A referendum in Switzerland on the ban of minarets in the country, has caused shockwaves throughout Europe, stirring sentiments of concern over the position of Islam in European culture.
Though minarets—the distinctive towers placed on mosques—currently number less than a handful in Switzerland, the Swiss People’s Party (SVP) initiated the referendum, which resulted in 57 percent of the population voting against the construction of new minarets.
In Turkey, which has Europe’s largest Muslim population, Prime Minister Tayyip Erdogan said in an address to his political party that the referendum is a reflection of the increased extreme waves of nationalism in Europe. He added that Islamophobia is a crime against humanity, according to Turkish media.
Most Western European countries have also reacted by expressing discontent with the referendum. French Foreign Minister Bernard Kouchner has called the ban “scandalous,” and the head of the Vatican Council on Migration said the referendum is “a hard blow against freedom of religion and integration.”
Muslims represent around 5 percent of the Swiss population and are the third largest religion in the country.
In the Netherlands, a country traditionally known for freedom of religion, the issues of Islam and integration have been much debated topics for years. Forty percent of the population said that they would vote in favor of a prohibition of minarets if a referendum was to be held, according to a survey by Dutch research institute NPS.
Geert Wilders, leader of the Dutch political party, Party for Freedom (PVV), was quick to respond to the outcome of the referendum by congratulating the Swiss. He commented, “What can be done in Switzerland should also be able to be done here.”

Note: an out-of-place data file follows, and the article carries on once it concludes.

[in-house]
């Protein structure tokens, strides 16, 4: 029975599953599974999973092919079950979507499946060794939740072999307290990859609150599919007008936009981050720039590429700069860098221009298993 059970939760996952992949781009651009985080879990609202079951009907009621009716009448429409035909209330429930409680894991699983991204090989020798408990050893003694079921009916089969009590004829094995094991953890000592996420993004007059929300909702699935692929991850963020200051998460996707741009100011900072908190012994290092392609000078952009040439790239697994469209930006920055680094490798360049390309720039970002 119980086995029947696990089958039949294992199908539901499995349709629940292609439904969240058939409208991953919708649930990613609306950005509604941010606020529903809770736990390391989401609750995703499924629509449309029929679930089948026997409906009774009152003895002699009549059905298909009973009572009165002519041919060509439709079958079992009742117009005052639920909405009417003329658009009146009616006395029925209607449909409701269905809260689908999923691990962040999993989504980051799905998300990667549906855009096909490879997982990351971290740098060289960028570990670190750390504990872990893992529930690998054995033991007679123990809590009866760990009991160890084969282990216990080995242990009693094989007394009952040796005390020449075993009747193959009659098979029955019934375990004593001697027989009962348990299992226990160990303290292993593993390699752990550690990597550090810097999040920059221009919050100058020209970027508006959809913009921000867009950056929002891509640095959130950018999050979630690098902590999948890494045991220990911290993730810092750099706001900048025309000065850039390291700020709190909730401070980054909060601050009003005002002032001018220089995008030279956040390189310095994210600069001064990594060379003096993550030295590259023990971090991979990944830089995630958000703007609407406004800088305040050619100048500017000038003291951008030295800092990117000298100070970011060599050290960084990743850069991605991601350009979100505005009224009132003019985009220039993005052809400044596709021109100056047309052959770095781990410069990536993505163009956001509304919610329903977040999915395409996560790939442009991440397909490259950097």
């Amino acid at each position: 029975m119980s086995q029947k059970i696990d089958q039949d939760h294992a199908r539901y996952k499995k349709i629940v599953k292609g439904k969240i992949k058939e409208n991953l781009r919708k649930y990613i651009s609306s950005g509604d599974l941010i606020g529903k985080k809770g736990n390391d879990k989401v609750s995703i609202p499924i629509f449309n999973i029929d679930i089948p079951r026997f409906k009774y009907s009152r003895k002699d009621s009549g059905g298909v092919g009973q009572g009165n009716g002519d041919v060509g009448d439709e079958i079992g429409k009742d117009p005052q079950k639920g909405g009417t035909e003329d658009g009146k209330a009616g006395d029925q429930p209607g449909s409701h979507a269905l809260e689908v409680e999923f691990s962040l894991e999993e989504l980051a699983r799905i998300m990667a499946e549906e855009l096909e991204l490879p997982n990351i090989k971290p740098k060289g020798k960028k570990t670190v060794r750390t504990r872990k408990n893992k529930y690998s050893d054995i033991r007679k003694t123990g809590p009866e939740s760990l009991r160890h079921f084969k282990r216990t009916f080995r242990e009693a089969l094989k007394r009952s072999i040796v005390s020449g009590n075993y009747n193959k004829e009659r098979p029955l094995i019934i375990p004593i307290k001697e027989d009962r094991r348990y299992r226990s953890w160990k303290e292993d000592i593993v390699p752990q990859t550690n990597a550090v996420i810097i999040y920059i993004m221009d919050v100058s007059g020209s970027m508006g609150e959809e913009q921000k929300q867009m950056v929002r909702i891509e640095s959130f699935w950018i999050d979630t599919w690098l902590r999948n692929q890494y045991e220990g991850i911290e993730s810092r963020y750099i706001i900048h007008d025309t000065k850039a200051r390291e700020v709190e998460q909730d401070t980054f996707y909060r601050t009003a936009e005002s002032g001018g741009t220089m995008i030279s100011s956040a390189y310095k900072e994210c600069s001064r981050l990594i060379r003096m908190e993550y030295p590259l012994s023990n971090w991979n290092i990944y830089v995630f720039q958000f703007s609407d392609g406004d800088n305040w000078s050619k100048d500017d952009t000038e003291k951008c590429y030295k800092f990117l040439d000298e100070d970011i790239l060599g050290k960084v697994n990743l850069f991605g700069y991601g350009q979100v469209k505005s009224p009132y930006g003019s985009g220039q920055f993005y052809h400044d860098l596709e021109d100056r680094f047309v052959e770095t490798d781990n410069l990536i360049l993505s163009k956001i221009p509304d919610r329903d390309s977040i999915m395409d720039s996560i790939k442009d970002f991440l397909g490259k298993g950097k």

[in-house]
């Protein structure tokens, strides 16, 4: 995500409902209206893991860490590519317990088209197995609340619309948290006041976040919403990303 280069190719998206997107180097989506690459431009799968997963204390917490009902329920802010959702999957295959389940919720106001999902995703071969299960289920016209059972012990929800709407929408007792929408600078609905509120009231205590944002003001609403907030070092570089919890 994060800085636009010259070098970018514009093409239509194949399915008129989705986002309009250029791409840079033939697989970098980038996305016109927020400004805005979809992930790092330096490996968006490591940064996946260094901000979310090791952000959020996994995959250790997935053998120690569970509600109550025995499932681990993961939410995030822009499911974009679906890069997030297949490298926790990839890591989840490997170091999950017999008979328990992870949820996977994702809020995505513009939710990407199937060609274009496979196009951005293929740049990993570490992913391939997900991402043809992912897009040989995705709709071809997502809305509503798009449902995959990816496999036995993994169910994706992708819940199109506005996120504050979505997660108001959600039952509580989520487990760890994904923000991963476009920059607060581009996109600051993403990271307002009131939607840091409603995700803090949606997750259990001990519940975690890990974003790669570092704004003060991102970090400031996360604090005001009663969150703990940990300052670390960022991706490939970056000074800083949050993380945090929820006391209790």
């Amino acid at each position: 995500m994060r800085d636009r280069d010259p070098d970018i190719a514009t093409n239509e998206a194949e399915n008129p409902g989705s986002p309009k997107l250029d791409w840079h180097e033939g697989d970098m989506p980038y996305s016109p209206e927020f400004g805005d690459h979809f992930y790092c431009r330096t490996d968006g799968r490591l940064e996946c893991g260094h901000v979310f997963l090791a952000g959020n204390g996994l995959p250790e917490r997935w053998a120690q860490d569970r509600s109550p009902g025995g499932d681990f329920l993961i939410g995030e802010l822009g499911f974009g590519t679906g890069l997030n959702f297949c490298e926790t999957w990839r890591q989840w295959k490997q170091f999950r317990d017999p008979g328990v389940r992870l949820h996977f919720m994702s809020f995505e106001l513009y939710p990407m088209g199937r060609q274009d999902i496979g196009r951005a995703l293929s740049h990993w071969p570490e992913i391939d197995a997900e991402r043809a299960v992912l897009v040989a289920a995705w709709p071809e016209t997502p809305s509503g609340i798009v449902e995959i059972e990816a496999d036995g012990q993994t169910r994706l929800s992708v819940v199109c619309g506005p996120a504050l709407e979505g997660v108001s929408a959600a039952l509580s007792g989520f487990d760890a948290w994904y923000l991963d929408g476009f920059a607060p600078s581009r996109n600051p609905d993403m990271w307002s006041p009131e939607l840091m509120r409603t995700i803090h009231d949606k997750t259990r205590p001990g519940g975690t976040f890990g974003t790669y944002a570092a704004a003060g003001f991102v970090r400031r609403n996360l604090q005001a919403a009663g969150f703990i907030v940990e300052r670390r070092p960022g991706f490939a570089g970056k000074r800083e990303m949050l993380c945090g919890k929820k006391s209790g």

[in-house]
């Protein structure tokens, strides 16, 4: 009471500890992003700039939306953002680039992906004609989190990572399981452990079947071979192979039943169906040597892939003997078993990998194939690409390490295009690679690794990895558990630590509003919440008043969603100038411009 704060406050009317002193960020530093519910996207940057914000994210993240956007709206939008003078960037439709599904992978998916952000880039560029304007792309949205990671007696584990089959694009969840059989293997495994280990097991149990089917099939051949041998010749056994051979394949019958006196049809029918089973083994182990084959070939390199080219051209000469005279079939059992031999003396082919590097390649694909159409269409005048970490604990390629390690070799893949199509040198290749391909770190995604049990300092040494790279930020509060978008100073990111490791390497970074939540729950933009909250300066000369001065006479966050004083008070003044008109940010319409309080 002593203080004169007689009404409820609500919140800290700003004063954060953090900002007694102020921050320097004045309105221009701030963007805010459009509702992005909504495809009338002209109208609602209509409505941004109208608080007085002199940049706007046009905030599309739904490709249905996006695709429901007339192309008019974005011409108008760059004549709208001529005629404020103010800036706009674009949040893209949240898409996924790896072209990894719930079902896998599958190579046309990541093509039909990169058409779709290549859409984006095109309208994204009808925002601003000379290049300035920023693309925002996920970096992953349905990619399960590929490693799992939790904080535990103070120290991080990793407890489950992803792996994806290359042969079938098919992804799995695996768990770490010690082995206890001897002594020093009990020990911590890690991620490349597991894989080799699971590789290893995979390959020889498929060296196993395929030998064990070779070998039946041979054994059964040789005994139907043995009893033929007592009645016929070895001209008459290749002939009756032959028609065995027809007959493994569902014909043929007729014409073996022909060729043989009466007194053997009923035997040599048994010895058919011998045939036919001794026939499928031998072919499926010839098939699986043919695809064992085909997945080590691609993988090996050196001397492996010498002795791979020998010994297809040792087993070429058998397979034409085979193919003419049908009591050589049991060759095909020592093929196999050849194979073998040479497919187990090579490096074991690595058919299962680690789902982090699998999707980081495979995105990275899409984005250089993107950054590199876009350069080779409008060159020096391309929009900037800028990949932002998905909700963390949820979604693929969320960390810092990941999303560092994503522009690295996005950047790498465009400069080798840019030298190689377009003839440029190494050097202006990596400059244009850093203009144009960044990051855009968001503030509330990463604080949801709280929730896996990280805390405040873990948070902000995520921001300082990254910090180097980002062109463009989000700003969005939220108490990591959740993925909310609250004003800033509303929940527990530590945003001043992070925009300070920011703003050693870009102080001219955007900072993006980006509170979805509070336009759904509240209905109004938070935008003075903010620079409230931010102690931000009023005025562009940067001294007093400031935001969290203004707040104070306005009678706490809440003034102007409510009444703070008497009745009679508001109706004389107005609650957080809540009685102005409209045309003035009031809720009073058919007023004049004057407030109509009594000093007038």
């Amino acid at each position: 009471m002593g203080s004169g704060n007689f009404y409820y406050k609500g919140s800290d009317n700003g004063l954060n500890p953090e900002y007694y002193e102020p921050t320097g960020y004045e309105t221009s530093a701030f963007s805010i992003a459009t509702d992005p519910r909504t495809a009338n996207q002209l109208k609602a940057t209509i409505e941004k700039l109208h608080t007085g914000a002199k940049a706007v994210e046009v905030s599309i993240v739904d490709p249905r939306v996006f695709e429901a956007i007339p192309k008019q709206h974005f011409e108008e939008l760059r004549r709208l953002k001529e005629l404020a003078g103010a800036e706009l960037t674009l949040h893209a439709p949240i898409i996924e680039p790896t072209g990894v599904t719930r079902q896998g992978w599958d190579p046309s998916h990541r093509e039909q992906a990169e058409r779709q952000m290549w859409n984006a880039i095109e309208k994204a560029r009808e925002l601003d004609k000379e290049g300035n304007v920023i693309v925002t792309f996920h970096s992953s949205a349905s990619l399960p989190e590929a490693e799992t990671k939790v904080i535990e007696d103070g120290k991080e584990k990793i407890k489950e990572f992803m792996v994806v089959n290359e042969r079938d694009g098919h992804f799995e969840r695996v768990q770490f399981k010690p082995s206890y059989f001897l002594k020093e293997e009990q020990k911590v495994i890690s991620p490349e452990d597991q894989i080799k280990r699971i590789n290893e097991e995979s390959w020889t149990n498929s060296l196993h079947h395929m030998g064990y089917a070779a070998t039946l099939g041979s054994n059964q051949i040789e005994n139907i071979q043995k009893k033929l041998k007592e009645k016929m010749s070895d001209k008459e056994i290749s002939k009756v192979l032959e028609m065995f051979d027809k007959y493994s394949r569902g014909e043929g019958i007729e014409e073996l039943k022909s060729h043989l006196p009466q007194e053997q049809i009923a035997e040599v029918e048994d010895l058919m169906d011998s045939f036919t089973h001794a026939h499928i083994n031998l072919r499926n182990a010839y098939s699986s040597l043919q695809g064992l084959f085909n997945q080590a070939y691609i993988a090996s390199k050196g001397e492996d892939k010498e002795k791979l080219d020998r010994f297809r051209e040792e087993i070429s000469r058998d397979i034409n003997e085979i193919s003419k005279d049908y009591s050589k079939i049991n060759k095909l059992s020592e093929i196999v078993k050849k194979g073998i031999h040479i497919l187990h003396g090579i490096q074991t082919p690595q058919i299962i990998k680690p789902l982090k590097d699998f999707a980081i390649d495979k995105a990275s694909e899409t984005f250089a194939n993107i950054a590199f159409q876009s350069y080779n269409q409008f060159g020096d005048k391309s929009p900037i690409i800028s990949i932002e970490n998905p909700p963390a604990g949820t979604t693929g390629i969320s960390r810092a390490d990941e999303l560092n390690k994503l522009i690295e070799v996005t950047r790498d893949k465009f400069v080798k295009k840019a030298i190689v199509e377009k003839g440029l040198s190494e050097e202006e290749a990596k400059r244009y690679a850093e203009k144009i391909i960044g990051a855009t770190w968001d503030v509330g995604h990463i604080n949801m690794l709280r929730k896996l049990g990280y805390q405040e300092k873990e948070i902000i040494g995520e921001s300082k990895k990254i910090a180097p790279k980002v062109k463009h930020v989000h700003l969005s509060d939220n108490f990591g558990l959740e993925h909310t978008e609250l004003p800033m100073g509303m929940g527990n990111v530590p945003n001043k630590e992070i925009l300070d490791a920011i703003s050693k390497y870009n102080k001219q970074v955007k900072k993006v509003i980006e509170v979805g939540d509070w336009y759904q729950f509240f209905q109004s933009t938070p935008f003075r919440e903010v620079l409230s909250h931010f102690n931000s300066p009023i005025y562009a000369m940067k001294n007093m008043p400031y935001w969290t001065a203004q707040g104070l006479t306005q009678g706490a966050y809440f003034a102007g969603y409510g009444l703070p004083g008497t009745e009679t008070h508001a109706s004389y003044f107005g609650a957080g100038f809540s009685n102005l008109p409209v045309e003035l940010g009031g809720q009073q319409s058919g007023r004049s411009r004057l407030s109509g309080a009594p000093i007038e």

Professor in Islamic European studies at the VU University in Amsterdam, Thijl Sunier, says that after the 9/11 terrorist attacks, many European governments exerted increased control on the lives of Muslims. But Sunier also noted that the integration debate actually started earlier.
“The roots have to be found sooner. The question that was asked throughout Europe in the ’90s was, ‘Does the Islam fit into our society?’” said Sunier.
According to Sunier, the debate now oftentimes revolves around symbolic phenomena, such as the wearing of the headscarf by Muslim women or the minaret on a mosque, with strong opinions both in favor and against.
“It is of course very easy to make the emotion that exists the central point of the discussion,” says Sunier.
But according to Sunier, how European governments handle these issues includes the constitution, which prohibits such bans, because it affects the freedom of religion.
“This is a dangerous backslide for religious freedom in a country that prides itself on being a haven of freedom and considers religious tolerance a basic element of its founding constitution,” said Jennifer Windsor, executive director of Freedom House in a press release.
Swiss President Hans-Rudolf Merz told Euronews only time will tell if anger at the vote will get stronger or abate.